The Capitol’s attending physician, Brian Monahan, has released a new letter confirming that there is no evidence of Senate GOP Leader Mitch McConnell having a seizure disorder, stroke, or movement disorder such as Parkinson’s disease.
McConnell experienced two recent health scares in front of TV cameras, raising concerns about his ability to continue his position as the leader of the Senate GOP Conference. Mitch McConnell was evaluated by four neurologists following his most recent episode in Covington, Kentucky last week. Monahan conducted various evaluations, including brain MRI imaging and a test that measures electrical imaging in the brain, all of which showed no evidence of any serious health conditions.
On Tuesday, Dr. Sanjay Gupta explained that although the tests Mitch McConnell underwent were detailed and significant, they cannot definitively rule out a seizure. Gupta noted that someone could have a seizure at a later time even if their EEG results are normal. However, Mitch McConnell’s test results provide valuable information about his health at the time they were conducted.
Mitch McConnell addressed the freezing episode during his floor remarks, mentioning that it has received a fair share of attention in the press. He assured everyone that August had been a busy and productive month for him and his staff back in Kentucky. Mitch McConnell is expected to discuss his health during a closed door conference meeting with Republican senators on Wednesday, where he will have the opportunity to address any concerns they may have.
Members of the Senate GOP leadership team dismissed worries about Mitch McConnell’s health during their weekly meeting, expressing their full support for him. When asked if he supports McConnell staying as leader in the next Congress, Senate GOP Whip John Thune stated that he did not want to speculate about that but emphasized his support for McConnell.
The exact cause of McConnell’s freezing episodes remains unclear. His office previously attributed them to “lightheadedness,” and Monahan had mentioned in a previous letter that lightheadedness is common for concussed individuals. McConnell suffered a concussion and broken ribs after falling at a Washington hotel in March, which kept him out of the Senate for nearly six weeks.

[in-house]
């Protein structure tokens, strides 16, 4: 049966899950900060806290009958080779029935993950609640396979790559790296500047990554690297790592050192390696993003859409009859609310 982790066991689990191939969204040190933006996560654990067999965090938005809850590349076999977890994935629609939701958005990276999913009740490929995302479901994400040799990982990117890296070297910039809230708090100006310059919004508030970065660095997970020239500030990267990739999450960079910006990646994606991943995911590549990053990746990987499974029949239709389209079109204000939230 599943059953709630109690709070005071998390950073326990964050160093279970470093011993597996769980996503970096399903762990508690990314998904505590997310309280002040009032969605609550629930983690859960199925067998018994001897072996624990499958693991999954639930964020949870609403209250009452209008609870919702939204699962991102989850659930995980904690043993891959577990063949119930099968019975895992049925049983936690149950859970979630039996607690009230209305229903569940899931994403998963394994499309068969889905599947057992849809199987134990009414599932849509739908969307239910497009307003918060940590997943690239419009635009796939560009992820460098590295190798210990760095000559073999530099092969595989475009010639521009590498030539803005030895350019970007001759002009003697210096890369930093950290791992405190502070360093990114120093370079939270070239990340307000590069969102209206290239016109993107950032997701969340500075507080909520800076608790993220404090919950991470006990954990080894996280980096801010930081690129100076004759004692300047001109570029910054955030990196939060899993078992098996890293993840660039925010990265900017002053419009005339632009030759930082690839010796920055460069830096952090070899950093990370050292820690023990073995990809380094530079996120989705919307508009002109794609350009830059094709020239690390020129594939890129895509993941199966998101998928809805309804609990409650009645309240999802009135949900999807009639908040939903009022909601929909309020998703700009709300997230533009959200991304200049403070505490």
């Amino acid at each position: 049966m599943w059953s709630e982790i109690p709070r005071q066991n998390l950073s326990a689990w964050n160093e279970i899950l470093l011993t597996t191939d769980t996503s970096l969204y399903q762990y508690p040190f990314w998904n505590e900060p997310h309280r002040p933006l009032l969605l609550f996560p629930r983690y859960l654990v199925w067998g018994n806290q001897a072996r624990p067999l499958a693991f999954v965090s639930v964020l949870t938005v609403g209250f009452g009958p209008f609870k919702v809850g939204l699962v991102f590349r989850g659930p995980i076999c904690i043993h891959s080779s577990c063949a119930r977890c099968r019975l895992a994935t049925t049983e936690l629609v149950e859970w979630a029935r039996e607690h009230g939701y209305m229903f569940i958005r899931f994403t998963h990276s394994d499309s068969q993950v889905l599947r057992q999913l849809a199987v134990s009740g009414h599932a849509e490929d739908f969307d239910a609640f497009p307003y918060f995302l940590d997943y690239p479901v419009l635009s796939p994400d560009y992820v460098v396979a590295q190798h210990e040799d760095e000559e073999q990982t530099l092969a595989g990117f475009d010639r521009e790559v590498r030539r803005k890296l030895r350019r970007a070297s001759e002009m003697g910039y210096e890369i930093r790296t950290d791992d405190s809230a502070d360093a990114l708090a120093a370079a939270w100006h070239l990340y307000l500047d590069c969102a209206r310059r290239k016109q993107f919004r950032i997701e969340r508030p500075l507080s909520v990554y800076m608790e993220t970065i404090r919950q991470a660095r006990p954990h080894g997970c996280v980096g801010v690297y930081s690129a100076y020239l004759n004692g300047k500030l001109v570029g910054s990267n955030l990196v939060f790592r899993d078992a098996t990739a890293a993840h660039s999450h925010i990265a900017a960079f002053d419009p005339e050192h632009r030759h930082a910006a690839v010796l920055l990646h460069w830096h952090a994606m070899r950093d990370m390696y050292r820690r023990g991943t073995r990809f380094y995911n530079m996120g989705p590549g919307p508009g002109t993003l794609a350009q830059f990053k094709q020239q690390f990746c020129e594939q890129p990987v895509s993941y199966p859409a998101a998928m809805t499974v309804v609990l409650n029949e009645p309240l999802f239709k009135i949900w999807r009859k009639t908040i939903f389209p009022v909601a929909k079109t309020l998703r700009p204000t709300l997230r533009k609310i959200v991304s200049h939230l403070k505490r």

As the Senate returns from recess, questions about McConnell’s ability to continue leading his conference arise among GOP senators. While he is expected to remain leader for the current Congress, concerns grow about his future in the next Congress starting in 2025.
Despite these concerns, GOP senators such as Susan Collins and Mitt Romney believe McConnell is fully capable of handling his duties. Collins stated that she spoke to McConnell the day after the recent episode and he sounded fine, assuring her that he is prepared for the resumption of business. Romney mentioned that even if McConnell experiences brief checkouts, he still does an excellent job for the rest of the time.
However, not all GOP senators are satisfied with McConnell’s explanation. Rand Paul called the dehydration diagnosis inadequate and suggested that McConnell’s previous concussion has not yet fully healed. Tommy Tuberville expressed similar concerns and said that he wants to hear from McConnell during the full conference meeting to determine if he is able to fulfill his role as leader. Tuberville drew a parallel to his experience as a football coach, stating that players are not allowed back in the game until they have completely recovered from a concussion.
In conclusion, according to the latest statement from the Capitol physician, there is no evidence to suggest that McConnell has a seizure disorder, stroke, or movement disorder. McConnell underwent thorough evaluations and tests, which showed no evidence of any serious health conditions. While concerns remain among some GOP senators, others believe that McConnell is fully capable of continuing his leadership role in the Senate. The issue is likely to be discussed further during the upcoming conference meeting.